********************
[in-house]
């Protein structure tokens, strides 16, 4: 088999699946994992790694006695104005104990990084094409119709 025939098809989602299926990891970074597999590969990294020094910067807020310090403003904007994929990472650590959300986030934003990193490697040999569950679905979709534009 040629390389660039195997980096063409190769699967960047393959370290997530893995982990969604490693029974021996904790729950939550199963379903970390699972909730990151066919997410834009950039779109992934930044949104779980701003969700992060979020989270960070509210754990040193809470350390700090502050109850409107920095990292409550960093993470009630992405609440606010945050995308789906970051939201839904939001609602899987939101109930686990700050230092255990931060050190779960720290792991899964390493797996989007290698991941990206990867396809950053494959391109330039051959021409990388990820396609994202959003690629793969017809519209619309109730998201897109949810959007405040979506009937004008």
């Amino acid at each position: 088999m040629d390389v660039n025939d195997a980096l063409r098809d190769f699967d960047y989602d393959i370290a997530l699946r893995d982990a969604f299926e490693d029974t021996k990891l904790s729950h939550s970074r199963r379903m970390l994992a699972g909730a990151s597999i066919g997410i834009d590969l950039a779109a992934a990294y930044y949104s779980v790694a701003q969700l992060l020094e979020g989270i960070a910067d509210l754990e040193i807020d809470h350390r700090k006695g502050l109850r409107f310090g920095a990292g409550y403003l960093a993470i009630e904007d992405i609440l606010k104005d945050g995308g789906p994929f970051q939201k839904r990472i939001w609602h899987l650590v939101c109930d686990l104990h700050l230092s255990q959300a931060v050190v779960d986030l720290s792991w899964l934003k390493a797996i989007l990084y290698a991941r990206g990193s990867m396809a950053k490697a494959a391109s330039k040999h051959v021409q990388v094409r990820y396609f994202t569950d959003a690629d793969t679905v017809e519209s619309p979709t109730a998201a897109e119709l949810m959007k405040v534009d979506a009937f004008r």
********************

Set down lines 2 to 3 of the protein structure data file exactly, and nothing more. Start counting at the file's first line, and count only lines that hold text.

């Protein structure tokens, strides 16, 4: 088999699946994992790694006695104005104990990084094409119709 025939098809989602299926990891970074597999590969990294020094910067807020310090403003904007994929990472650590959300986030934003990193490697040999569950679905979709534009 040629390389660039195997980096063409190769699967960047393959370290997530893995982990969604490693029974021996904790729950939550199963379903970390699972909730990151066919997410834009950039779109992934930044949104779980701003969700992060979020989270960070509210754990040193809470350390700090502050109850409107920095990292409550960093993470009630992405609440606010945050995308789906970051939201839904939001609602899987939101109930686990700050230092255990931060050190779960720290792991899964390493797996989007290698991941990206990867396809950053494959391109330039051959021409990388990820396609994202959003690629793969017809519209619309109730998201897109949810959007405040979506009937004008």
């Amino acid at each position: 088999m040629d390389v660039n025939d195997a980096l063409r098809d190769f699967d960047y989602d393959i370290a997530l699946r893995d982990a969604f299926e490693d029974t021996k990891l904790s729950h939550s970074r199963r379903m970390l994992a699972g909730a990151s597999i066919g997410i834009d590969l950039a779109a992934a990294y930044y949104s779980v790694a701003q969700l992060l020094e979020g989270i960070a910067d509210l754990e040193i807020d809470h350390r700090k006695g502050l109850r409107f310090g920095a990292g409550y403003l960093a993470i009630e904007d992405i609440l606010k104005d945050g995308g789906p994929f970051q939201k839904r990472i939001w609602h899987l650590v939101c109930d686990l104990h700050l230092s255990q959300a931060v050190v779960d986030l720290s792991w899964l934003k390493a797996i989007l990084y290698a991941r990206g990193s990867m396809a950053k490697a494959a391109s330039k040999h051959v021409q990388v094409r990820y396609f994202t569950d959003a690629d793969t679905v017809e519209s619309p979709t109730a998201a897109e119709l949810m959007k405040v534009d979506a009937f004008r």